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Title:A generalized finite element method for three-dimensional fractures in fiber-reinforced composites
Author(s):Alves, Phillipe Daniel
Director of Research:Duarte, Carlos A
Doctoral Committee Chair(s):Duarte, Carlos A
Doctoral Committee Member(s):Geubelle, Philippe H; Lopez-Pamies, Oscar; Simone, Angelo
Department / Program:Civil & Environmental Eng
Discipline:Civil Engineering
Degree Granting Institution:University of Illinois at Urbana-Champaign
Degree:Ph.D.
Genre:Dissertation
Subject(s):Generalized Finite Element Method Fiber-Reinforced Composites
Abstract:Fiber reinforcements are used in a broad variety of materials in engineering. They increase the strength, stiffness, ductility, and resistance to fatigue of the unreinforced material. Computational simulations can reduce the cost of designing these materials, and improve the understanding of their failure mechanisms. However, modeling of damage evolution and the multiscale interactions in composite materials using standard Finite Element Methods (FEMs) face significant barriers in terms of model generation and problem size. This work presents recent advances of the Generalized Finite Element Method (GFEM) for three-dimensional modeling and simulation of crack propagation in fiber-reinforced composites. Fibers are discretely modeled using a modified formulation of the Embedded Reinforcement with bond Slip (mERS) that allows its combination with the GFEM where fractures are represented using enrichment functions instead of meshes fitting the crack surface. Matrix cracks are described using discontinuous and singular functions as in the GFEM for homogeneous materials. This procedure can address some of the limitations of existing FEMs by describing both cracks and fibers independently of the underlying FEM mesh. Examples illustrating the capabilities and robustness of the method are presented. Crack propagation simulations are compared to physical tests showing that the method can successfully reproduce the failure behavior of fiber-reinforced composites. The results show that several failure mechanisms of the composite can be reproduced by the model, including matrix crack propagation, fiber debonding, and failure. In addition a multiscale approach is proposed using the GFEMgl, a framework that allows intercommunication between macro and micro scales of the material.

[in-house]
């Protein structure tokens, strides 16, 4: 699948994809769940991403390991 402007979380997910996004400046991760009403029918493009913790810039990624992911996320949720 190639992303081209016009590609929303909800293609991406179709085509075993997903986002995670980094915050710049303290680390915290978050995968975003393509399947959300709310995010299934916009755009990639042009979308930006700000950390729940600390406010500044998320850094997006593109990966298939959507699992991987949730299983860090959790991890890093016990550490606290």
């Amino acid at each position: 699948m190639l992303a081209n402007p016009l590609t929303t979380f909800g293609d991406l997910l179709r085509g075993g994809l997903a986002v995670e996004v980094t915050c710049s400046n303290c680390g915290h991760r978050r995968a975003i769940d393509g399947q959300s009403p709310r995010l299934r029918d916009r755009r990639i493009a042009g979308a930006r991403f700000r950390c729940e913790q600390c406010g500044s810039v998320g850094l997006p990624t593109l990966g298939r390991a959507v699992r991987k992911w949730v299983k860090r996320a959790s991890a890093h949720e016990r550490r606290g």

Issue Date:2020-12-03
Type:Thesis
URI:http://hdl.handle.net/2142/109628
Rights Information:Copyright 2020 Phillipe Alves
Date Available in IDEALS:2021-03-05
Date Deposited:2020-12


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